‘The Lion Queen’

Roll up, roll up! A history of the circus from Ancient Egypt to the present

Books feature

Linda Simon’s compact and colourful circus history is, in many ways, a jewel of a publication. It is hard to say anything new about the circus because almost impossible to uncover quotes and stories that cannot be found in other… Read more

Scenes from the garden of The Hope

The quirkiest garden book Roy Strong has read in years


Meet the eccentric aristocrat who gardens in diamonds, with a gin in one hand and a chainsaw in the other, in a review of Digging with the Duchess by Sam Llewellyn

Seamus Heaney in 1996

Seamus Heaney: no shuffling or cutting — just turning over aces


Craig Raine pays homage to the genius of Seamus Heaney in a review of his New Selected Poems

Richard Ford Photo: Getty

After the trilogy (and the hurricane): the likable return of Frank Bascombe


A review of Let Me be Frank With You by Richard Ford reveals the 68-year-old Frank Bascombe happy in his retirement despite the proximity of his ex-wife


The lie detector and the Lasso of Truth: a history of Wonder Woman


A review of The Secret History of Wonder Woman by Jill Lepore reveals that the creator of the cartoon heroine also invented the polygraph and maintained a curious ménage-à-trois

From ‘The Temptation of Eve’: detail of glass from Ely Cathedral designed by Pugin, 1858

Cambridge, showcase for modernism (and how costly it is to fix)


In a review of the new Pevsner Cambridgeshire, Simon Heffer admires the city at its heart that doubles as an ancient university and a showpiece of modern architecture

King Nebuchadnezzar leaving Tyre Photo: Getty

A treasure-trove of grisly Arab tales may appeal more to an Isis fighter than your average British reader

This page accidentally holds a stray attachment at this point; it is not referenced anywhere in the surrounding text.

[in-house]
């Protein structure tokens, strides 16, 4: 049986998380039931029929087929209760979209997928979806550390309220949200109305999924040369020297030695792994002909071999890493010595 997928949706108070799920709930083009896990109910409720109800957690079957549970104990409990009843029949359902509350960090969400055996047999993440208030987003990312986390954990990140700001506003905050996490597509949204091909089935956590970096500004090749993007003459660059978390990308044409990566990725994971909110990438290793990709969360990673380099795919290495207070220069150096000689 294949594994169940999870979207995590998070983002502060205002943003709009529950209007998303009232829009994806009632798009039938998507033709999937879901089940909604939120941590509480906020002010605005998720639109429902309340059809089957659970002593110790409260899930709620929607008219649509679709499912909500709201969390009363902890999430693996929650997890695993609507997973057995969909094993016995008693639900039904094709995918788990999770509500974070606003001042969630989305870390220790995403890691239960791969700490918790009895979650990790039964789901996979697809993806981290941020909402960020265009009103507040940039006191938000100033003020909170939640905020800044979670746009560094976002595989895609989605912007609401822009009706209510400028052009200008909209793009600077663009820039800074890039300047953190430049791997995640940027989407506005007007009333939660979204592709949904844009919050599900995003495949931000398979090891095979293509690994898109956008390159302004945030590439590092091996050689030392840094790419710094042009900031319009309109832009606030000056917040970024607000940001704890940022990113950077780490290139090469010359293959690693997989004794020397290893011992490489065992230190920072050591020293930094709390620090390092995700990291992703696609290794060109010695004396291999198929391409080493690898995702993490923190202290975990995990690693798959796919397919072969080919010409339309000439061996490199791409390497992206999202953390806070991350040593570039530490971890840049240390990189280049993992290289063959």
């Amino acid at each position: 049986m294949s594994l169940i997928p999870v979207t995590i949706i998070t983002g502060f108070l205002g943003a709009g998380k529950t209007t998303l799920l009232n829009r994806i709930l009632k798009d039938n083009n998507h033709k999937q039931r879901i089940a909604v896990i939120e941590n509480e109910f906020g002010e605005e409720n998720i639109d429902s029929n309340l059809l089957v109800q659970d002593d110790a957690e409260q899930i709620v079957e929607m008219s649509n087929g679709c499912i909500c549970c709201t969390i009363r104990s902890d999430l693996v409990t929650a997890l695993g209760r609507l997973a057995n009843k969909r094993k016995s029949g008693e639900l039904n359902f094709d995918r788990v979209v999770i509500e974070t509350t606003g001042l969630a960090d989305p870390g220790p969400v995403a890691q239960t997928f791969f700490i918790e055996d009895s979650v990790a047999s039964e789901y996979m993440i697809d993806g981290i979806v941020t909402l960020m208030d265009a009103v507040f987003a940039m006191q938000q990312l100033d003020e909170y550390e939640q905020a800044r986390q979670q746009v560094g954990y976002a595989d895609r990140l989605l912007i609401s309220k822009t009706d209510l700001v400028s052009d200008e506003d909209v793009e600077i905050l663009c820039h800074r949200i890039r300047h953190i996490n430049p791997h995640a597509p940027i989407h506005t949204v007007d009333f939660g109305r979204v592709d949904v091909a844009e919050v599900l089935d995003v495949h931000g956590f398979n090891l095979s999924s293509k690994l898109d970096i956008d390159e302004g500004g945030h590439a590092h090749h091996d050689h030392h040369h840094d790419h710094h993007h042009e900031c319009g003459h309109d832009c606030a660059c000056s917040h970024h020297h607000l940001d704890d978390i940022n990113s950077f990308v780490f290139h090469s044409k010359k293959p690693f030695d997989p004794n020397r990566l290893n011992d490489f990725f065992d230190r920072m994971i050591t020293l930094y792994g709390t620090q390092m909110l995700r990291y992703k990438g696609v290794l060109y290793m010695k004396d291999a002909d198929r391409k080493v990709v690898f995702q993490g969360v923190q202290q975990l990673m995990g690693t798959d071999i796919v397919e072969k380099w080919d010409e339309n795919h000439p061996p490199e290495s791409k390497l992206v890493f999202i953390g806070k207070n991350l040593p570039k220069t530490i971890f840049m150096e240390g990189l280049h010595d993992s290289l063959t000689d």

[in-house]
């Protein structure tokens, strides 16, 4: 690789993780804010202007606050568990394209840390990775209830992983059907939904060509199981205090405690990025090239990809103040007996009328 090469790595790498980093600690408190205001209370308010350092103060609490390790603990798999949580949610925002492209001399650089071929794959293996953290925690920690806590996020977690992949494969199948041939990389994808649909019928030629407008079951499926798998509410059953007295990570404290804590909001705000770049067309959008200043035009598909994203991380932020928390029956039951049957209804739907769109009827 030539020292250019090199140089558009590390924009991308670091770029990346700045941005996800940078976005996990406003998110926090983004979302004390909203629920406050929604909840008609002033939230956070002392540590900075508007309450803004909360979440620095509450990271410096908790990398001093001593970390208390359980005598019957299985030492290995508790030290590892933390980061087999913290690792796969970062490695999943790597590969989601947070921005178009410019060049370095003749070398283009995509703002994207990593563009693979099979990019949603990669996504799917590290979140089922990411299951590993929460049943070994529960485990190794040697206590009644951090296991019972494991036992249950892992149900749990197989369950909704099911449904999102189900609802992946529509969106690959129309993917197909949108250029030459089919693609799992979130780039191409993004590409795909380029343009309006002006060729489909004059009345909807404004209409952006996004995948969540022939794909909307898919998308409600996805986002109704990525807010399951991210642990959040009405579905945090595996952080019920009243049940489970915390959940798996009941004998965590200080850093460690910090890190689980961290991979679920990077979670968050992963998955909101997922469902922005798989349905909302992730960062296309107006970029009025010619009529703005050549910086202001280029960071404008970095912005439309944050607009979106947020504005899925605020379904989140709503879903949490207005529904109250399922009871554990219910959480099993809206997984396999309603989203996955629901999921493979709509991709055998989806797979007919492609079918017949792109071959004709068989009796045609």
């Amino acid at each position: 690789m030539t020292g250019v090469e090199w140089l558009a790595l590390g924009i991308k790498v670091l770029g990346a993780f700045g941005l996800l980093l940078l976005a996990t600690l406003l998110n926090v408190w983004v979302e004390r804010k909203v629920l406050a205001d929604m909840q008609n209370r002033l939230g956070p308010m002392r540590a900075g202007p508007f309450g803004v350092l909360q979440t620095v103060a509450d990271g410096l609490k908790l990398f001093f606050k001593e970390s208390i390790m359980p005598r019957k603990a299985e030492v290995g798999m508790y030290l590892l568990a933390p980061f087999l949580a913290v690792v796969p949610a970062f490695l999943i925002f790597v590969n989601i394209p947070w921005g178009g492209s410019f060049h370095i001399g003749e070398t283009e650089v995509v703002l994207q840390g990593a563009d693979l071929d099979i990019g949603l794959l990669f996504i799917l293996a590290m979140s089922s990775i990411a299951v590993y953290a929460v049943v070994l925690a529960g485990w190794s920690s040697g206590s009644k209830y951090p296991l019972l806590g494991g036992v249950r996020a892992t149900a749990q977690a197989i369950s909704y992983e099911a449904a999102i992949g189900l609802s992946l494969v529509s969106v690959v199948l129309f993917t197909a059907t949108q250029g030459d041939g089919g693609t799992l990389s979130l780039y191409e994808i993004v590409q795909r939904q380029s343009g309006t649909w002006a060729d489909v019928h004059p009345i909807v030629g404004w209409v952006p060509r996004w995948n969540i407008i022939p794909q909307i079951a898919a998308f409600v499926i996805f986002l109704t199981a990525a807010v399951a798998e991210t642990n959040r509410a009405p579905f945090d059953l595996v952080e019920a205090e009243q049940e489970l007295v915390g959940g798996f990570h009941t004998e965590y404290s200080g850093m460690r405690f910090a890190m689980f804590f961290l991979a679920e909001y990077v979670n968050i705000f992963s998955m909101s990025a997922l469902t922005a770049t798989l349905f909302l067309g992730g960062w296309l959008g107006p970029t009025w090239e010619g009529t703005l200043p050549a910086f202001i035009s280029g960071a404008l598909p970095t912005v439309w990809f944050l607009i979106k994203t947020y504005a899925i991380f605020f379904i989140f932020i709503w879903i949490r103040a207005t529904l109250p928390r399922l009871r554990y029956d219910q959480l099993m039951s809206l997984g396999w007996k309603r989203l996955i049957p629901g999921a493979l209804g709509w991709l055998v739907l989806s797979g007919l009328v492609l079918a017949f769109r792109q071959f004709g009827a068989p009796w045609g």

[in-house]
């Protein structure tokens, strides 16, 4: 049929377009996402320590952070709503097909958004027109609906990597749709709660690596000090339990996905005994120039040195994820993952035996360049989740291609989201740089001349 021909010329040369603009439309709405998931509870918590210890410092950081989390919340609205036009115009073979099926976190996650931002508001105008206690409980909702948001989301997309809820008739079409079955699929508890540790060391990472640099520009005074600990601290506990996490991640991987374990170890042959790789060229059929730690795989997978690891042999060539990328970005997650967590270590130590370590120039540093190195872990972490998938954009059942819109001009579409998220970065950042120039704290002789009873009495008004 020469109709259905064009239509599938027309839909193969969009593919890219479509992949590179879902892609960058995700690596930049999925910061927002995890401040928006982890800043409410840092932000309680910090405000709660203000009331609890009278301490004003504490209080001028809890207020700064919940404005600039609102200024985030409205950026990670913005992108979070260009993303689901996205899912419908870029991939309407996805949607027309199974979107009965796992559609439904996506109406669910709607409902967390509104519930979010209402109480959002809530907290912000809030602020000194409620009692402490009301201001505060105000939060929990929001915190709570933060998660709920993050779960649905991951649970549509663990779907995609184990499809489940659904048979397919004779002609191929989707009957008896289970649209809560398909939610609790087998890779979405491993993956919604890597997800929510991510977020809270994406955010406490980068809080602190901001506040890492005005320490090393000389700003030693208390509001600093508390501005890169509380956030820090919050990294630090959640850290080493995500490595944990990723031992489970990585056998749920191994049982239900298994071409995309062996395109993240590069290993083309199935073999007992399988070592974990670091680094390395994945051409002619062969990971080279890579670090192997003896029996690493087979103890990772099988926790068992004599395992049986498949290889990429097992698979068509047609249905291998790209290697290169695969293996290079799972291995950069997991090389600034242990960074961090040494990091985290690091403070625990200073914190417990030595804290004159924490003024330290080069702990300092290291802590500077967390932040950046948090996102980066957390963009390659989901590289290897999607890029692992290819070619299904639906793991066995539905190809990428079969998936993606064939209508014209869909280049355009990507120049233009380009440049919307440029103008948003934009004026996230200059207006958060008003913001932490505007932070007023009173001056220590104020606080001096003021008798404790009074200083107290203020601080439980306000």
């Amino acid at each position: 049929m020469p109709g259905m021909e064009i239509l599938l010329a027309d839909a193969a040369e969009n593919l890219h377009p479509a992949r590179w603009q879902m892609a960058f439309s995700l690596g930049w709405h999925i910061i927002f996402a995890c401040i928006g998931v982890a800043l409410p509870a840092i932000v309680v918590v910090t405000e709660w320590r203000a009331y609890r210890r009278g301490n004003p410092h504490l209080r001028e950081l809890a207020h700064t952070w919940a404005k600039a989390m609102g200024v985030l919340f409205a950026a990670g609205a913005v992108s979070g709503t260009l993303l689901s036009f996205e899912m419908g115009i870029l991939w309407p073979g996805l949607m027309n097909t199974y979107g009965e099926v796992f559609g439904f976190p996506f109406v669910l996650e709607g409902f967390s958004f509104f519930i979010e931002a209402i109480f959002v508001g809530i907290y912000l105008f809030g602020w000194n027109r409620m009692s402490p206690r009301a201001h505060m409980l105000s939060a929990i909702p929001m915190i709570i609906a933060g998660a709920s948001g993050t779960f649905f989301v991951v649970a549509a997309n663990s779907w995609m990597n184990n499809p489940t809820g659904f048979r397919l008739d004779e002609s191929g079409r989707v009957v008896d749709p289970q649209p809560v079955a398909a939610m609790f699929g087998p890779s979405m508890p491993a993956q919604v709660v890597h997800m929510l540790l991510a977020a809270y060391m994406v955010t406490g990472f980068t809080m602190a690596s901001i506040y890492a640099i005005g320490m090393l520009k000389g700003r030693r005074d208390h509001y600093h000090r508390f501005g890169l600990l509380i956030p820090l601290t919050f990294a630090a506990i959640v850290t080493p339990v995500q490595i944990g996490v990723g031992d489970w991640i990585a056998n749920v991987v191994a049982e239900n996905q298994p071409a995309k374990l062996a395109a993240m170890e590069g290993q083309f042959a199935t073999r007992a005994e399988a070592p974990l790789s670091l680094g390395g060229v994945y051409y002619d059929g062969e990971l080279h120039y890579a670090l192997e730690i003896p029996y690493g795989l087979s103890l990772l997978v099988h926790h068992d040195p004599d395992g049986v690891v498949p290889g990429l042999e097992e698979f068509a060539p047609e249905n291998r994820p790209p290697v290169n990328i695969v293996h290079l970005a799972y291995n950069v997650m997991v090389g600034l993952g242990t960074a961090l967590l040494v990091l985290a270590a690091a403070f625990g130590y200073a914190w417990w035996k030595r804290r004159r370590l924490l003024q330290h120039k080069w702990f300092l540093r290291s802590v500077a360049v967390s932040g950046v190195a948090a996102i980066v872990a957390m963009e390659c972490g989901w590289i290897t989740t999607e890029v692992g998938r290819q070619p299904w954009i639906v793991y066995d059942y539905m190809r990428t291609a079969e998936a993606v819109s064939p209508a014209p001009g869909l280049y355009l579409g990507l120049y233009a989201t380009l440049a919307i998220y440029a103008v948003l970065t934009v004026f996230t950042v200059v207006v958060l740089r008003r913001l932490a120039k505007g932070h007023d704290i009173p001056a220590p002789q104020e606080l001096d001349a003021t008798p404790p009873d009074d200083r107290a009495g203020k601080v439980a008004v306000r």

In a review of the medieval Arab Tales of the Marvellous and News of the Strange, one of the greatest marvels is that the manuscript survived at all

The undiscovered country: ‘Germany? Where is it?’, asked Goethe and Schiller in a collaborative poem. ‘I don’t know where to find such a place.’ Above: ‘Goethe in the Roman Campagna’, 1787, by Johann Tischbein, currently on show at the British Museum

German history is uniquely awful: that’s what makes it so engrossing


A review of Germany by Neil MacGregor suggests that Germans have always been federalists and that the Holy Roman Empire which lasted 1,000 years was a forerunner of today’s EU


This ex-priest’s history of the gospels could unsettle the most faithful churchgoer


Damian Thompson urges us all to read the fascinating and provocative Christ Actually: The Son of God for a Secular Age by James Carroll

Bridge on the 3,798-metre-high Baroghil Pass, leading from Badakhshan in Afghanistan to northern Pakistan

The powerful steppe empires of Central Asia were bound together by silken thread


A review of Christoph Baumer’s History of Central Asia explores some of the loneliest and loveliest places on earth

Jacques-Louis David, emboldened by Madame Vigée Le Brun, included a smiling display of teeth in his portrait of Madame de Sériziat (1795)

How the smile came to Paris (briefly)


A review of The Smile Revolution in 18th-century Paris by Colin Jones shows how advances in French dentistry spawned a whole new genre in portrait painting

Fair Maid Of Kent

All you’ll ever need to know about the history of England in one volume


A review of Robert Tombs’s history of the English salutes a stupendous achievement